From the Back Cover
Covers common expressions, conversations, and cultural notes
Your fun and friendly guide to communicating in Russian
Whether you're a student, a traveler, or a businessperson, or if you just want to speak basic Russian, you'll find this book packed with practical lessons and handy references — including coverage of written Russian, a Russian-English mini-dictionary, lists of vital verbs, and more!
Discover how to
- Have everyday conversations in Russian
- Make sense of Russian grammar
- Improve your pronunciation
- Get a handle on verb conjugations
- Use idioms and popular expressions
About the Author
Andrew Kaufman, PhD,
is currently a Visiting Lecturer in the Department of Slavic Languages and Literatures at the University of Virginia. He holds a PhD in Slavic Languages and Literatures from Stanford University, and he has recognized success as both a published scholar and an innovative, award-winning teacher of Russian language, literature, and culture at some of the country’s top universities. Dr. Kaufman has worked as a Russian language and literature expert for “Oprah’s Book Club,” he has discussed Russian literature and culture on the national television show Democracy Now!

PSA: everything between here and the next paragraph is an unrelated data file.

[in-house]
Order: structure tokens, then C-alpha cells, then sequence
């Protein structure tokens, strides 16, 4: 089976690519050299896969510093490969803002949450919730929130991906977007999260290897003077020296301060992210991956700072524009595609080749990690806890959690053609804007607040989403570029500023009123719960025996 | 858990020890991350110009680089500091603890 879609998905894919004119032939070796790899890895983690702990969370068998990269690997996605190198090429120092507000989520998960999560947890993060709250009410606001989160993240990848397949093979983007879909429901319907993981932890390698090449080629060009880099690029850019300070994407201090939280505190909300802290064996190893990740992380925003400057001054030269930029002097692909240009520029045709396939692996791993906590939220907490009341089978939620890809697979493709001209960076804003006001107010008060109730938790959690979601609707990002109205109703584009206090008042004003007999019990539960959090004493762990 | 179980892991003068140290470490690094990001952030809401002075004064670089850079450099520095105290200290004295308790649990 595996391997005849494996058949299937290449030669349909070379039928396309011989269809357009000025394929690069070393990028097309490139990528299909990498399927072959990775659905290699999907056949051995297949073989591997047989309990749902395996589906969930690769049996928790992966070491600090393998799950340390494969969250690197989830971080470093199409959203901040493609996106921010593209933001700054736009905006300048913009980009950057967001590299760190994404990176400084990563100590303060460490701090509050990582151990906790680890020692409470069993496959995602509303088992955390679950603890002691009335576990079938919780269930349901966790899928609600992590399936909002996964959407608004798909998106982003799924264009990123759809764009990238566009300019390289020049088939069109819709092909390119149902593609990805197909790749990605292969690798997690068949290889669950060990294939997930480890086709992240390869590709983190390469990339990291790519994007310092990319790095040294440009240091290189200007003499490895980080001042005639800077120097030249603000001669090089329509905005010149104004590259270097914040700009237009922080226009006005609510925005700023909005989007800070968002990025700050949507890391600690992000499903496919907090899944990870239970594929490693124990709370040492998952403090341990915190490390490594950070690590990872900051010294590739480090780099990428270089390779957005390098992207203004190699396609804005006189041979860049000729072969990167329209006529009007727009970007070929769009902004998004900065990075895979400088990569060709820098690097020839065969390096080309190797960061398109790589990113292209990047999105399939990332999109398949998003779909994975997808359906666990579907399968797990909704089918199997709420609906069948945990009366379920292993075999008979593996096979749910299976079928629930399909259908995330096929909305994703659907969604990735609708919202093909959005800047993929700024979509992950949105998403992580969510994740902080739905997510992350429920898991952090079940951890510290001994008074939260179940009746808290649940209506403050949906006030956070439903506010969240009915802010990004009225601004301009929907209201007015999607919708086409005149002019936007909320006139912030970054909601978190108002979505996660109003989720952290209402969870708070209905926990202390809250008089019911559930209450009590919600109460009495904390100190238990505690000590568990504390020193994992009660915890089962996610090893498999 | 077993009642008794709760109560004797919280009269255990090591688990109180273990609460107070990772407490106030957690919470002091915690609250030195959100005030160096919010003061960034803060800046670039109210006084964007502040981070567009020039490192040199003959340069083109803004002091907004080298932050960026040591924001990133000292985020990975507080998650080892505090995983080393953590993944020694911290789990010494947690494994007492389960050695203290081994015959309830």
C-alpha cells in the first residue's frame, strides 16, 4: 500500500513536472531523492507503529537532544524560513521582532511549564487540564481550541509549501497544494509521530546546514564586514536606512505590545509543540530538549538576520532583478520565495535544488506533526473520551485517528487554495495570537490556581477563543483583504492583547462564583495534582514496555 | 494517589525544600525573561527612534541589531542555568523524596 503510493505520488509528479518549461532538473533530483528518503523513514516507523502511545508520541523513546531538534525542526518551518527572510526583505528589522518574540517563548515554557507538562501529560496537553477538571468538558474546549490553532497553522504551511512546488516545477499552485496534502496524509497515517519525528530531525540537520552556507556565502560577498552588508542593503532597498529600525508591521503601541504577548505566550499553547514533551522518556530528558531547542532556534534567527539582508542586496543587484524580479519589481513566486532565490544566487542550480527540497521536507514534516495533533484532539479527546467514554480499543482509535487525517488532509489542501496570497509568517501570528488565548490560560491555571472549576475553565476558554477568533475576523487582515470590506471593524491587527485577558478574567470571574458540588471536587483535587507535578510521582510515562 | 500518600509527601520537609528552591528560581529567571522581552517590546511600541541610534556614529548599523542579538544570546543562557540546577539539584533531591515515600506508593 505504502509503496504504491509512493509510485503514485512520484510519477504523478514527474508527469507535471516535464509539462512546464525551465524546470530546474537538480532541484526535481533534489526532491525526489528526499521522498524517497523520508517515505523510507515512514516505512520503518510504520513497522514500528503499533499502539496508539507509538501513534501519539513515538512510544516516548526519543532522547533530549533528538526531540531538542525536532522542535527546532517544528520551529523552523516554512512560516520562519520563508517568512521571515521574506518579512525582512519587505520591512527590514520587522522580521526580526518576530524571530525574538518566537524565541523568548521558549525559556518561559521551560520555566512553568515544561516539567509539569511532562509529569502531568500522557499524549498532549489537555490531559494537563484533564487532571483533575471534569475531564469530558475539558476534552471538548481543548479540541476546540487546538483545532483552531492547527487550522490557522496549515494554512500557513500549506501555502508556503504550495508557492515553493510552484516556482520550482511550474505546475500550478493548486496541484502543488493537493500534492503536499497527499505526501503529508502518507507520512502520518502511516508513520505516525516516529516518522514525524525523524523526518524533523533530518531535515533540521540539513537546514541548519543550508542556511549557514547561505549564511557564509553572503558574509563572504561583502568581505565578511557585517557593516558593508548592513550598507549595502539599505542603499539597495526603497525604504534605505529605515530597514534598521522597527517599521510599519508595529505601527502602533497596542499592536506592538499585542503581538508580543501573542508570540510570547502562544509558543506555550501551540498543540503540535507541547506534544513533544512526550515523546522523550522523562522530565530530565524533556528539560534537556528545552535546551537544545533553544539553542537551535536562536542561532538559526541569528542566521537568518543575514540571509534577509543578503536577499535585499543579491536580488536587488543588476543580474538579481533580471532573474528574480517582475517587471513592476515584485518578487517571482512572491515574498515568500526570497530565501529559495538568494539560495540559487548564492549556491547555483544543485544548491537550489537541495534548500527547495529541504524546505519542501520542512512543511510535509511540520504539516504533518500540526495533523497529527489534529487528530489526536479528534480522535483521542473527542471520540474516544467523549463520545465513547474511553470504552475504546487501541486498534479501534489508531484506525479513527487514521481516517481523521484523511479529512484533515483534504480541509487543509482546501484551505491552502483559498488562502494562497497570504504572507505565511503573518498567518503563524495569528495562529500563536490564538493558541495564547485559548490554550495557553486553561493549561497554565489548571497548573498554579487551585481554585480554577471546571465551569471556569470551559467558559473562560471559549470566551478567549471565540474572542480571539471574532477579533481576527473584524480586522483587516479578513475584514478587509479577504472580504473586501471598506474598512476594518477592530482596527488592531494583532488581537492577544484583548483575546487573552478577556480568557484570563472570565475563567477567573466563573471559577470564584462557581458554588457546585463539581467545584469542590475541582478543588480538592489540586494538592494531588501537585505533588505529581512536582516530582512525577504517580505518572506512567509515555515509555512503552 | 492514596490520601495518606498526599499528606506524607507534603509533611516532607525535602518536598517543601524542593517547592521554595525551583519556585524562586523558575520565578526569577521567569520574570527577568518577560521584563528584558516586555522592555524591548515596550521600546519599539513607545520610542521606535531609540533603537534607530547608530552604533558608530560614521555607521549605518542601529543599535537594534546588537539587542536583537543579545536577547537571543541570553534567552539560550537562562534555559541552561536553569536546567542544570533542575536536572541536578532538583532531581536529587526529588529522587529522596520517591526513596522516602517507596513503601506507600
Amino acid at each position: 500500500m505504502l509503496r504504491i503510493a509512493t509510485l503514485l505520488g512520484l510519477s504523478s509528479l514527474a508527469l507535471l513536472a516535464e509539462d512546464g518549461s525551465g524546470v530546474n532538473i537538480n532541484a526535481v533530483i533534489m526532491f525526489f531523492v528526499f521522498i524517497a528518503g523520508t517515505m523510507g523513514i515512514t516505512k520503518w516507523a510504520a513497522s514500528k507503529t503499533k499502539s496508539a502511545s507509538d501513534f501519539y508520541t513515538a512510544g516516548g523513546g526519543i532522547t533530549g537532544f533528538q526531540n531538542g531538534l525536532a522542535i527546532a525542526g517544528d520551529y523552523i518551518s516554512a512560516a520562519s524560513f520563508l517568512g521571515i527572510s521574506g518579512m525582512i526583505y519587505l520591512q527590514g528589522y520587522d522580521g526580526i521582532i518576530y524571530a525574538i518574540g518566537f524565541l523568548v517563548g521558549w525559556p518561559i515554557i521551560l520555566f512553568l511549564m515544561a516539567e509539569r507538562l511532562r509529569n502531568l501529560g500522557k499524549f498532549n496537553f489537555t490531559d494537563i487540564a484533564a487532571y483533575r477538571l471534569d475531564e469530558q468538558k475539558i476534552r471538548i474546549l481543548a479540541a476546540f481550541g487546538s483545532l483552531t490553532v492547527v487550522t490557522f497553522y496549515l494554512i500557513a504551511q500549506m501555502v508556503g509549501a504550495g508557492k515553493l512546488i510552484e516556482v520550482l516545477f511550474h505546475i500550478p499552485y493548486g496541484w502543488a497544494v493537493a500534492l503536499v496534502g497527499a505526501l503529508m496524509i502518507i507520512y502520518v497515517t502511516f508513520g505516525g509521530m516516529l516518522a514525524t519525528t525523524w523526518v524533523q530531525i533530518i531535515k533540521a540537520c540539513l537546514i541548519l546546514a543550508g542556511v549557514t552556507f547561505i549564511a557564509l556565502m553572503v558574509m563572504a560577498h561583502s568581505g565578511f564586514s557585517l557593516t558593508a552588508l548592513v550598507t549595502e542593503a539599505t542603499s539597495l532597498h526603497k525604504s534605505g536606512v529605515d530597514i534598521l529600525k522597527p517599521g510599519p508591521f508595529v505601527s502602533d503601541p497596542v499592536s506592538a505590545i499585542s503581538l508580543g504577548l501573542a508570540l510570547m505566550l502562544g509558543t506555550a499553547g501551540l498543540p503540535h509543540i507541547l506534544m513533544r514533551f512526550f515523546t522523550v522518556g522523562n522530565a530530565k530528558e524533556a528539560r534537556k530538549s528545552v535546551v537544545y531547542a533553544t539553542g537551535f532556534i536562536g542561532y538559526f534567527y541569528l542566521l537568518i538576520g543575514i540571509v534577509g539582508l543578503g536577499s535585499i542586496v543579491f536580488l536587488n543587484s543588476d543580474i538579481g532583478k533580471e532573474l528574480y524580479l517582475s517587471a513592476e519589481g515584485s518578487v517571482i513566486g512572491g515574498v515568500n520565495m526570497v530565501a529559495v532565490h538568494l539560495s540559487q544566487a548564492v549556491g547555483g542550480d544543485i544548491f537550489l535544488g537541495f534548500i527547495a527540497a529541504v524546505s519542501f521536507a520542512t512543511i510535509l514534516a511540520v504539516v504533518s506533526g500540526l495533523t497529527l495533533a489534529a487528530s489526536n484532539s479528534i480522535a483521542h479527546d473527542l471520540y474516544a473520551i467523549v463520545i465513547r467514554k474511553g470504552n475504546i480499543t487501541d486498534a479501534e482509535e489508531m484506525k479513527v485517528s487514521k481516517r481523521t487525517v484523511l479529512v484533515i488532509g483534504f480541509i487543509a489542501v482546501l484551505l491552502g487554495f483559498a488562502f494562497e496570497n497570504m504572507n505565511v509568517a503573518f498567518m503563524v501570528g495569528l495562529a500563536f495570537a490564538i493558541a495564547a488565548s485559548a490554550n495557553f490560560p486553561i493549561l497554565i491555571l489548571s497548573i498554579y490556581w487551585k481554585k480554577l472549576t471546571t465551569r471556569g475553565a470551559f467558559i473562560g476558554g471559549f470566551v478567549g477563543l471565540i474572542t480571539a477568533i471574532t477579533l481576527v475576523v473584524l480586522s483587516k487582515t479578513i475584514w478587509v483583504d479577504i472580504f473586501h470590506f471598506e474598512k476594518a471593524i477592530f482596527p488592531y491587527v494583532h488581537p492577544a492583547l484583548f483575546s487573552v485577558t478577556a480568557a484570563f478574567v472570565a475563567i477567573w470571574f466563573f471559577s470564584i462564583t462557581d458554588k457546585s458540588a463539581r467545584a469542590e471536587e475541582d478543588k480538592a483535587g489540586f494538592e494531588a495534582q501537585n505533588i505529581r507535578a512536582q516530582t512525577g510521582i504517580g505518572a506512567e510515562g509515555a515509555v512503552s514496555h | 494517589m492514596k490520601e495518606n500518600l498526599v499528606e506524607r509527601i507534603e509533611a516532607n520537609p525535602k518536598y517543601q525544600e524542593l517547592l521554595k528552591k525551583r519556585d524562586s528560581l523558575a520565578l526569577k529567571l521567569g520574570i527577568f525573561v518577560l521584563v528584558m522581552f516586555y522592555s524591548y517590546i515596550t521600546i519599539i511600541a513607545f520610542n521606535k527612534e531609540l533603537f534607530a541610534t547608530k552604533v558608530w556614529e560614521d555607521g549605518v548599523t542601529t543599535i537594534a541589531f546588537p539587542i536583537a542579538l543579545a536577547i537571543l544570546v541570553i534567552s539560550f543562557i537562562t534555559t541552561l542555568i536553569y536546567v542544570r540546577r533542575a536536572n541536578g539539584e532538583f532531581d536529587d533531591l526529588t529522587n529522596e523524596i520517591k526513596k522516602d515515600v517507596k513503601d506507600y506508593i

, and he has been heard as a featured guest on Talk America Radio and on Silver Rain Radio in Russia. A fluent speaker of Russian, Dr. Kaufman has lived extensively in Russia, where he studied at Moscow State University and also worked as an interpreter, translator, and management consultant. To learn more about Dr. Kaufman, please visit his website at www.professorandy.com.
Serafima Gettys, PhD, earned her doctorate degree in Foreign Language Education from Gertzen State Pedagogical University, Leningrad, USSR. She is currently a Coordinator of the Foreign Language Program at Lewis University, where she also teaches Russian. Prior to coming to Lewis University, she taught Russian at Stanford University. Gettys is also a member of a number of professional language associations.
Nina Wieda is a doctoral student in Slavic Languages and Literatures at Northwestern University in Chicago. She is committed to bringing Russian language and culture into the lives of her readers and students, because, as the Latin proverb goes, “With each new language, you live a new life.” A trained linguist with an MA in Social Sciences, Nina also has a book of poetry published in Russian, and a number of scholarly articles on Chekhov and contemporary drama published in English.